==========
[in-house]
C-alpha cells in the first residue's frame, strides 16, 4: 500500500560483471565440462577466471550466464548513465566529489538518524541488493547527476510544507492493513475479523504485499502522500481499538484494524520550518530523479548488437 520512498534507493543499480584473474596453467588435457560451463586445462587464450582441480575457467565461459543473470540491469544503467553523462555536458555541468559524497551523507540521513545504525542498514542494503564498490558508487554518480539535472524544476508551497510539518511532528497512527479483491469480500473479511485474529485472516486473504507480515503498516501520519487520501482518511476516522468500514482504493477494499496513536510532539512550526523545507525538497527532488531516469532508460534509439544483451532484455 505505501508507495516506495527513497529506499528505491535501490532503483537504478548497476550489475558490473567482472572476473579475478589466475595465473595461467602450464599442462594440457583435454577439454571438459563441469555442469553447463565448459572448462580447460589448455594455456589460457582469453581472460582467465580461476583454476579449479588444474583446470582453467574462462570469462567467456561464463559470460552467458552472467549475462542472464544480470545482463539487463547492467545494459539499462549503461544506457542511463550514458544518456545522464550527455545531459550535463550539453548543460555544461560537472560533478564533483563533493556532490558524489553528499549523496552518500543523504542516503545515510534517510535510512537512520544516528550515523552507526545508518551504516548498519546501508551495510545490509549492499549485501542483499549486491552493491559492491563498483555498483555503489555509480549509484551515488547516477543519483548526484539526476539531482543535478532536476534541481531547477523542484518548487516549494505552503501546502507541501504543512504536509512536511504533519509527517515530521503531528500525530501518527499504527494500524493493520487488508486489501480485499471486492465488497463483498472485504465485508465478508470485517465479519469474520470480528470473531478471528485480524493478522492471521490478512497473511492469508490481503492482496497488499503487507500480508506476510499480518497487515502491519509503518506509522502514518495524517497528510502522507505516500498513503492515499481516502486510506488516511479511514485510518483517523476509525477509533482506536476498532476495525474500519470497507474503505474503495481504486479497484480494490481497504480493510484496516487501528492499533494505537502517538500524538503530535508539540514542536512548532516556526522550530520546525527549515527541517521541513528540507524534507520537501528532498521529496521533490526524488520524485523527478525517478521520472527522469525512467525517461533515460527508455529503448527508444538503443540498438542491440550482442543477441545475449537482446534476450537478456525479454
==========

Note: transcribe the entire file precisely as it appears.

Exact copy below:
[in-house]
C-alpha cells in the first residue's frame, strides 16, 4: 500500500560483471565440462577466471550466464548513465566529489538518524541488493547527476510544507492493513475479523504485499502522500481499538484494524520550518530523479548488437 520512498534507493543499480584473474596453467588435457560451463586445462587464450582441480575457467565461459543473470540491469544503467553523462555536458555541468559524497551523507540521513545504525542498514542494503564498490558508487554518480539535472524544476508551497510539518511532528497512527479483491469480500473479511485474529485472516486473504507480515503498516501520519487520501482518511476516522468500514482504493477494499496513536510532539512550526523545507525538497527532488531516469532508460534509439544483451532484455 505505501508507495516506495527513497529506499528505491535501490532503483537504478548497476550489475558490473567482472572476473579475478589466475595465473595461467602450464599442462594440457583435454577439454571438459563441469555442469553447463565448459572448462580447460589448455594455456589460457582469453581472460582467465580461476583454476579449479588444474583446470582453467574462462570469462567467456561464463559470460552467458552472467549475462542472464544480470545482463539487463547492467545494459539499462549503461544506457542511463550514458544518456545522464550527455545531459550535463550539453548543460555544461560537472560533478564533483563533493556532490558524489553528499549523496552518500543523504542516503545515510534517510535510512537512520544516528550515523552507526545508518551504516548498519546501508551495510545490509549492499549485501542483499549486491552493491559492491563498483555498483555503489555509480549509484551515488547516477543519483548526484539526476539531482543535478532536476534541481531547477523542484518548487516549494505552503501546502507541501504543512504536509512536511504533519509527517515530521503531528500525530501518527499504527494500524493493520487488508486489501480485499471486492465488497463483498472485504465485508465478508470485517465479519469474520470480528470473531478471528485480524493478522492471521490478512497473511492469508490481503492482496497488499503487507500480508506476510499480518497487515502491519509503518506509522502514518495524517497528510502522507505516500498513503492515499481516502486510506488516511479511514485510518483517523476509525477509533482506536476498532476495525474500519470497507474503505474503495481504486479497484480494490481497504480493510484496516487501528492499533494505537502517538500524538503530535508539540514542536512548532516556526522550530520546525527549515527541517521541513528540507524534507520537501528532498521529496521533490526524488520524485523527478525517478521520472527522469525512467525517461533515460527508455529503448527508444538503443540498438542491440550482442543477441545475449537482446534476450537478456525479454